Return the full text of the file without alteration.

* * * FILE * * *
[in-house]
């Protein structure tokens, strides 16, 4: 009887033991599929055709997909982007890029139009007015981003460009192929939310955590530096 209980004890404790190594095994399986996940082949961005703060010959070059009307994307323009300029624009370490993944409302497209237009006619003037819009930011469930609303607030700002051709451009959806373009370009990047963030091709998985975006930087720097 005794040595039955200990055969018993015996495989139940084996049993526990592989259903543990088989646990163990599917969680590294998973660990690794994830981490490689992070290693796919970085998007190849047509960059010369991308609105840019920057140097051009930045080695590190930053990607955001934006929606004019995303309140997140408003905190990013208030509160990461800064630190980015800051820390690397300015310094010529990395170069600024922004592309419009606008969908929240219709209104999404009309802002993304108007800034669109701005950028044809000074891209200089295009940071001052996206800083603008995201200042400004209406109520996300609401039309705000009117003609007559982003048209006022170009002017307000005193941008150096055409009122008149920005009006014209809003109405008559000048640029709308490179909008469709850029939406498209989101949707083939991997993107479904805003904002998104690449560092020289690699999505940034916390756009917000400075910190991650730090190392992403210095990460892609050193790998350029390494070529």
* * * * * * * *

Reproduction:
[in-house]
């Protein structure tokens, strides 16, 4: 009887033991599929055709997909982007890029139009007015981003460009192929939310955590530096 209980004890404790190594095994399986996940082949961005703060010959070059009307994307323009300029624009370490993944409302497209237009006619003037819009930011469930609303607030700002051709451009959806373009370009990047963030091709998985975006930087720097 005794040595039955200990055969018993015996495989139940084996049993526990592989259903543990088989646990163990599917969680590294998973660990690794994830981490490689992070290693796919970085998007190849047509960059010369991308609105840019920057140097051009930045080695590190930053990607955001934006929606004019995303309140997140408003905190990013208030509160990461800064630190980015800051820390690397300015310094010529990395170069600024922004592309419009606008969908929240219709209104999404009309802002993304108007800034669109701005950028044809000074891209200089295009940071001052996206800083603008995201200042400004209406109520996300609401039309705000009117003609007559982003048209006022170009002017307000005193941008150096055409009122008149920005009006014209809003109405008559000048640029709308490179909008469709850029939406498209989101949707083939991997993107479904805003904002998104690449560092020289690699999505940034916390756009917000400075910190991650730090190392992403210095990460892609050193790998350029390494070529």